increasingly evident that any action able to reduce the key features of cirrhosis i.e. tissue damage and
brosis, angiogenesis and inammation will likely results in a reduced incidence of HCC, as suggested
by clinical evidence in cirrhotic patients treated with antivirals [48].
The reversibility of brosis and cirrhosis
The issue of regression/reversibility of cirrhosis originates from evidence obtained in animal models
upon the discontinuation of the cause of liverdamage or following treatment with a putative anti-brotic
agent. Pioneer studies highlighted the notion that all experimental models of cirrhosis are reversible
providing that the causative agent is discontinued and sufcient time is allowed. In addition, they
remarked that cirrhosis developing in weeks rather than years is characterized by different features and,
particularly, increased reticulum bres are more easily reabsorbed than thick collagen bundles [49,50].
Although a regression has been shown in animal models of cirrhosis, this possibility is not yet fully
substantiated in humans. Evidence of either brotic or cirrhotic regression has now been reported in
CLD of different aetiologies, including viral hepatitis [5157], autoimmune hepatitis [58], alcoholic and
non-alcoholic steatohepatitis [5961]. However, when these results were examined by the experi-
enced liver pathologists, there was agreement only for a variable degree of brosis regression in
cirrhosis but not for a reversal of cirrhosis in most cases [62,63]. Along these lines, there is no
convincing evidence that the abnormalities of the intrahepatic vasculature regress in human cirrhotic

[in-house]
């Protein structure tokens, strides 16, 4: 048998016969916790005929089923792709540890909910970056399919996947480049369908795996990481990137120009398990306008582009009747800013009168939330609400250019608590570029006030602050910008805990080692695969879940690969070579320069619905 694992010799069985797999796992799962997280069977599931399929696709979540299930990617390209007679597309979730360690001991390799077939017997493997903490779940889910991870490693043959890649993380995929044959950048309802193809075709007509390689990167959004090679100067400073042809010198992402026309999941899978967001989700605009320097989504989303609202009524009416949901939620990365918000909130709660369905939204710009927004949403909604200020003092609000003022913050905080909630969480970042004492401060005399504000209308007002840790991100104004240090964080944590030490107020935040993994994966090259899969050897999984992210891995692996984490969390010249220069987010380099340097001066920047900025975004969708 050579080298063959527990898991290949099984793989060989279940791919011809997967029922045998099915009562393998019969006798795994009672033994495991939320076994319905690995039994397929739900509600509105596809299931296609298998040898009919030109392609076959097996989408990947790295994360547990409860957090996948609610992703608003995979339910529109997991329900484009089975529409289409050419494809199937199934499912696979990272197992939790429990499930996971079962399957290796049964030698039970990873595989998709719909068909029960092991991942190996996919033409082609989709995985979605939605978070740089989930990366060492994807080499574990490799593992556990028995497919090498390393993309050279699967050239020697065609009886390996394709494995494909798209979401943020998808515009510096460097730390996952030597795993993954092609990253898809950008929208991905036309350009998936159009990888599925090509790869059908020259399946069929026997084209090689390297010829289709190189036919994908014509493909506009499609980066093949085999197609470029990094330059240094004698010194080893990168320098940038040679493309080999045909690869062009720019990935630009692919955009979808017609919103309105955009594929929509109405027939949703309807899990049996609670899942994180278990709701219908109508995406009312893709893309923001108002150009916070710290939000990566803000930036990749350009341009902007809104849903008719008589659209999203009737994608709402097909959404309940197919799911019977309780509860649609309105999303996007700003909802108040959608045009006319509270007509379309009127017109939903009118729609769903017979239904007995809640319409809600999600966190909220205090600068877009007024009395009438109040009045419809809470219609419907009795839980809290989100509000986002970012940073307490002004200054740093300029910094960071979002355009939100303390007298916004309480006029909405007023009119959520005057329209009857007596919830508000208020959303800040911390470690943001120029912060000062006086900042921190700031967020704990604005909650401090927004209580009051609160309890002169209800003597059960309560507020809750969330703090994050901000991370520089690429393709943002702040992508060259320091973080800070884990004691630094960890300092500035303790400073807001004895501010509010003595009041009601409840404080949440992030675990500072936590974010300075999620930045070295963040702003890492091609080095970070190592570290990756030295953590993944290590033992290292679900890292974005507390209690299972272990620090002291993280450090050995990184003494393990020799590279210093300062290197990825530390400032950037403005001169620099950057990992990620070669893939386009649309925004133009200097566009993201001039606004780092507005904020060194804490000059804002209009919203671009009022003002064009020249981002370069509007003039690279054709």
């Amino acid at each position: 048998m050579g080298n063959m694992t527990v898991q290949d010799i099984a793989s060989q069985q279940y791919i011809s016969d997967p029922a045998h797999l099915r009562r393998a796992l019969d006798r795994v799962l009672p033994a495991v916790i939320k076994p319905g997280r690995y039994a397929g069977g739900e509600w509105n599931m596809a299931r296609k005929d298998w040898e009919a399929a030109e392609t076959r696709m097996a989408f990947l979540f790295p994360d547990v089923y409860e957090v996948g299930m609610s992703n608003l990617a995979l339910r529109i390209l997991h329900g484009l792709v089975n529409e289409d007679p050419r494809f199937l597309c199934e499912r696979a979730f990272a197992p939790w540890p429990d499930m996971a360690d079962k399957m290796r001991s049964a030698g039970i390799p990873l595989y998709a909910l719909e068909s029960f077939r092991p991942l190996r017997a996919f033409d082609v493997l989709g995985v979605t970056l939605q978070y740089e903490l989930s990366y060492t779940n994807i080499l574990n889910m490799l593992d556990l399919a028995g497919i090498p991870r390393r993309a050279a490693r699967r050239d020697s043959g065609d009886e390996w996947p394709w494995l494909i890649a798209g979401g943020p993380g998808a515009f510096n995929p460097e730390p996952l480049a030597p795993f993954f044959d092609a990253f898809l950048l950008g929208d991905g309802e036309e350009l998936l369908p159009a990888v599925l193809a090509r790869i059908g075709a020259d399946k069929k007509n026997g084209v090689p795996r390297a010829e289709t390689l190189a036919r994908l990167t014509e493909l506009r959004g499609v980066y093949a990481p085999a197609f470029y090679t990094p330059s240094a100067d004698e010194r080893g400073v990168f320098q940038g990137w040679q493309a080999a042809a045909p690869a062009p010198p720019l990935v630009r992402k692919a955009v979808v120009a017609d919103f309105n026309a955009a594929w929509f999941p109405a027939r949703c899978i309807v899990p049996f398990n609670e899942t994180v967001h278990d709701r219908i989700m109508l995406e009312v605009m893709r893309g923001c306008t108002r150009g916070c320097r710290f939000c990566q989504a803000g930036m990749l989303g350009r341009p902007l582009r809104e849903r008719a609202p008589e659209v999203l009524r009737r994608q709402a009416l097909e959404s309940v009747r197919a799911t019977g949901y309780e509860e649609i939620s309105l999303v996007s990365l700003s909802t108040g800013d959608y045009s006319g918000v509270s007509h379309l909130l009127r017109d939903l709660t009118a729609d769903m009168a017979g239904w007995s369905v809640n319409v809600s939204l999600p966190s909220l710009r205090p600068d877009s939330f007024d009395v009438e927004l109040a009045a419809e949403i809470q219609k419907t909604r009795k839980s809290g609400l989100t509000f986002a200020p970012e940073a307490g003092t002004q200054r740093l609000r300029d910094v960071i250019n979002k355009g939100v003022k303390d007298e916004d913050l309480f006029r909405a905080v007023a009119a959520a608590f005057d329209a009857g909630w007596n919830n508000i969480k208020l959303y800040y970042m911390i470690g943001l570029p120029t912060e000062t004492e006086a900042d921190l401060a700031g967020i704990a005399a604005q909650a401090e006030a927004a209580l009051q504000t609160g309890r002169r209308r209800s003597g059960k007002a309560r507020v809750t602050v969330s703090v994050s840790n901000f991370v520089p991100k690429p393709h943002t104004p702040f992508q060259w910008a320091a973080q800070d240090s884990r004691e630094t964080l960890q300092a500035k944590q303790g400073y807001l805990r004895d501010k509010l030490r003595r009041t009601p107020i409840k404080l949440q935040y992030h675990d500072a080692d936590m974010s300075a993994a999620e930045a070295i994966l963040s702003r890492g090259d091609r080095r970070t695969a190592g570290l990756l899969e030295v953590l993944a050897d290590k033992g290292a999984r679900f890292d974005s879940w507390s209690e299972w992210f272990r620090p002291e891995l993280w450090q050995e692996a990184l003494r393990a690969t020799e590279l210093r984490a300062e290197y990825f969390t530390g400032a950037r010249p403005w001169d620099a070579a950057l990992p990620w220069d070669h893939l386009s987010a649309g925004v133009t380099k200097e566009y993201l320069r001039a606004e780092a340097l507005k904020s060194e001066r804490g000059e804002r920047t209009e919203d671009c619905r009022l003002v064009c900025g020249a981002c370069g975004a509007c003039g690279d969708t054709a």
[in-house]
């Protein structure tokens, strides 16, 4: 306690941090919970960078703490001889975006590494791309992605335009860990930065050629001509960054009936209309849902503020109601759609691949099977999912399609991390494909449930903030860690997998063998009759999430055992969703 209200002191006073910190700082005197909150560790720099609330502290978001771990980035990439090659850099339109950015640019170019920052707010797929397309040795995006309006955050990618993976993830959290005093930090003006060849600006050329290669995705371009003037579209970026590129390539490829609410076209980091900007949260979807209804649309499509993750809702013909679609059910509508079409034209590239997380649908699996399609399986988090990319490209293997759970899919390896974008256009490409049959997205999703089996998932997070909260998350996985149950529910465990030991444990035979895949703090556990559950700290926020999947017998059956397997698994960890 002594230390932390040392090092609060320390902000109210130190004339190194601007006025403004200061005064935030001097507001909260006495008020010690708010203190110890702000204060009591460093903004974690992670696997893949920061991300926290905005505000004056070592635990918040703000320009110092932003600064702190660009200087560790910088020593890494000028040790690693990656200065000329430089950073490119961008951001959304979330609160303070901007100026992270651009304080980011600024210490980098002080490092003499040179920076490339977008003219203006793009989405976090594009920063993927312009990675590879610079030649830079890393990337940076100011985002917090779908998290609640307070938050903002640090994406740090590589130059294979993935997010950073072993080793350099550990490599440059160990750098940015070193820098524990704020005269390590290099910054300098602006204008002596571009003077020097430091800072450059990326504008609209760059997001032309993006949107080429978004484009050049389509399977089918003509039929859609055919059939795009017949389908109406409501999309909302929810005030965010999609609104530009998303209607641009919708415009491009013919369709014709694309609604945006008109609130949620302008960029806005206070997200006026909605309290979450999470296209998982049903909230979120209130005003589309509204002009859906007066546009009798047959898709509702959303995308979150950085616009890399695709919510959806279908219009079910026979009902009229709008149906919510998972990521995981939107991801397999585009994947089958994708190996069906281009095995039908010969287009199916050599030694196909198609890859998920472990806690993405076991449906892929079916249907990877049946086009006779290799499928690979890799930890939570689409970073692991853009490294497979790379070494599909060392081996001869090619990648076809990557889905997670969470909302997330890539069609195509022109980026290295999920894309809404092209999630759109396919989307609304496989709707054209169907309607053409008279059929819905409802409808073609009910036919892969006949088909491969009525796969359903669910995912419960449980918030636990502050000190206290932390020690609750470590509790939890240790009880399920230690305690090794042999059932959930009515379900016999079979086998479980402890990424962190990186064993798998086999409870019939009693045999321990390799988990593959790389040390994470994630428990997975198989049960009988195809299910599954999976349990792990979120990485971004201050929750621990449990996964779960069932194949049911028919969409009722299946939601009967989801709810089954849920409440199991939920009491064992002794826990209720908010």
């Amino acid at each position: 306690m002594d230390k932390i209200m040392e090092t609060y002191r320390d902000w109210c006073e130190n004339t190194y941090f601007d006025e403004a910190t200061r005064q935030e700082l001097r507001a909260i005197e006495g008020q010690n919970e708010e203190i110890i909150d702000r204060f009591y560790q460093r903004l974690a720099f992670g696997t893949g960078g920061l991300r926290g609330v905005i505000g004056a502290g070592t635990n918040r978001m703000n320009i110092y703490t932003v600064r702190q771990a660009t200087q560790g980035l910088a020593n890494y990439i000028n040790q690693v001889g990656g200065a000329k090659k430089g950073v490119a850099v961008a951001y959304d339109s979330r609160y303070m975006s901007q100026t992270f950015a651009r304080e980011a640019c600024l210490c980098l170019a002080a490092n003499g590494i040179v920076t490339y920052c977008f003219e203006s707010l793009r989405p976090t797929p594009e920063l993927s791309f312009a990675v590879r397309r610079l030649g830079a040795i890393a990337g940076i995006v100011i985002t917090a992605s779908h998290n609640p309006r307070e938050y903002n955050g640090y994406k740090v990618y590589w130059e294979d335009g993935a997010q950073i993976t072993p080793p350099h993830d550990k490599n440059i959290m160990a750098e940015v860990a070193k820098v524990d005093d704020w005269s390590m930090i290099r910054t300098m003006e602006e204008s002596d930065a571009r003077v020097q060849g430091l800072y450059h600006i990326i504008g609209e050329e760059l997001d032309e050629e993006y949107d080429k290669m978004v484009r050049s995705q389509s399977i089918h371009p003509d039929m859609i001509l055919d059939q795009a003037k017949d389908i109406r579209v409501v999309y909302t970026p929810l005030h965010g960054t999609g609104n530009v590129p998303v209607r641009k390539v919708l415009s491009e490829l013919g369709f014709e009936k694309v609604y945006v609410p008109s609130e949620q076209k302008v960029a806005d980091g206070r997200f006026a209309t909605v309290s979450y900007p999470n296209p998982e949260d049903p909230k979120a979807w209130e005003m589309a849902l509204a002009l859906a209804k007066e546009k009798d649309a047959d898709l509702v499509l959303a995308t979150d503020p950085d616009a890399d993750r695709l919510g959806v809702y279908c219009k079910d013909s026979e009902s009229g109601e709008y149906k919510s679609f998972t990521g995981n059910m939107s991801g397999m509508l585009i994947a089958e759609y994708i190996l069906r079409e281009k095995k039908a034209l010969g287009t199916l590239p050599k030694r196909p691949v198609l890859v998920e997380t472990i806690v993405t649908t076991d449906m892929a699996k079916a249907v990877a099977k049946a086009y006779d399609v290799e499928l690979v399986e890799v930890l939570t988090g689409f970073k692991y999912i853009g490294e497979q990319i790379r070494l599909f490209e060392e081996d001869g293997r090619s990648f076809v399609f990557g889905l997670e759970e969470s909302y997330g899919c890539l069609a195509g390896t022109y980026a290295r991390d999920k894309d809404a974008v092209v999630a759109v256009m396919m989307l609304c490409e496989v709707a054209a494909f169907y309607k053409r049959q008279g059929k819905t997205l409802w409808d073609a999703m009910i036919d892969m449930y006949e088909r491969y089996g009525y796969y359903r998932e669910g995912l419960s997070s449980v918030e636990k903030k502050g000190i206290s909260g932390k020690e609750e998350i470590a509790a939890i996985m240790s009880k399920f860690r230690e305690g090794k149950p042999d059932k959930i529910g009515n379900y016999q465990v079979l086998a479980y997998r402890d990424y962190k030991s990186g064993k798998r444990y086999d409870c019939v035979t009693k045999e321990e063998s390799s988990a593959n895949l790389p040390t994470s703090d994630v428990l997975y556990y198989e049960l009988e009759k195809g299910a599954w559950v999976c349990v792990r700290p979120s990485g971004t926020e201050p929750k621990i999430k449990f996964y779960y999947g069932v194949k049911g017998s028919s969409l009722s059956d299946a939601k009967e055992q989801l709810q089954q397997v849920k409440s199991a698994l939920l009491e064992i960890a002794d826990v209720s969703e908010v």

liver. Actually, the available evidence suggests that the so-called veno-portal adhesions persist even in
cases of extensive brosis regression, and evident arterialized sinusoids appear in the context of
intrahepatic arterio-venous shunts [64]
.
The
most obvious problem when discussing the issue of brosis regression in cirrhosis or even
cirrhosis reversal is the lack of a clear and common language and, ultimately, in: A. the precise
distinction of advanced brosis (pre-cirrhosis) from true cirrhosis and B. the possibility of staging
cirrhosis. The problem is fundamentally based on the use of semi-quantitative scoring systems for
staging brosis and, in particular, in the fact that cirrhosis is always represented by the highest score
and is indeed considered as an end stage of CLD [63,65]. Indeed, cirrhosis appears in a very broad
spectrum of variants (early, fully developed, active and inactive) and more than one study has
documented the transition from micronodular to macronodular cirrhosis following the discontinuation
of the causative agent [66,67]. Practically, there is a fundamental difference between a diagnosis of
cirrhosis and a score of cirrhosis [63]. For example, mostly in reason of sampling error, a low score does
not exclude a cirrhosis of the macronodular or incomplete septal type.
While it is doubtful than an accurately dened cirrhosis is able to reverse to normal, there is sound
evidence concerning the capacity of the healing liver to reabsorb scar tissue. This possibility is abso-
lutely unambiguous in animal models of brosis once the cause of hepatocellular damage is removed
M. Pinzani et al. / Best Practice & Research Clinical Gastroenterology 25 (2011) 281290286
or an effective anti-brogenic agent is administered for a sufcient amount of time. However, scar
tissue in the liver of patients with CLD lasting 30 or more years is likely characterized by different
stages of biochemical and biological evolution. Indeed, brotic deposition related to recent disease and
characterized by the presence of thin reticulin bres, of ten in the presence of a diffuse inammatory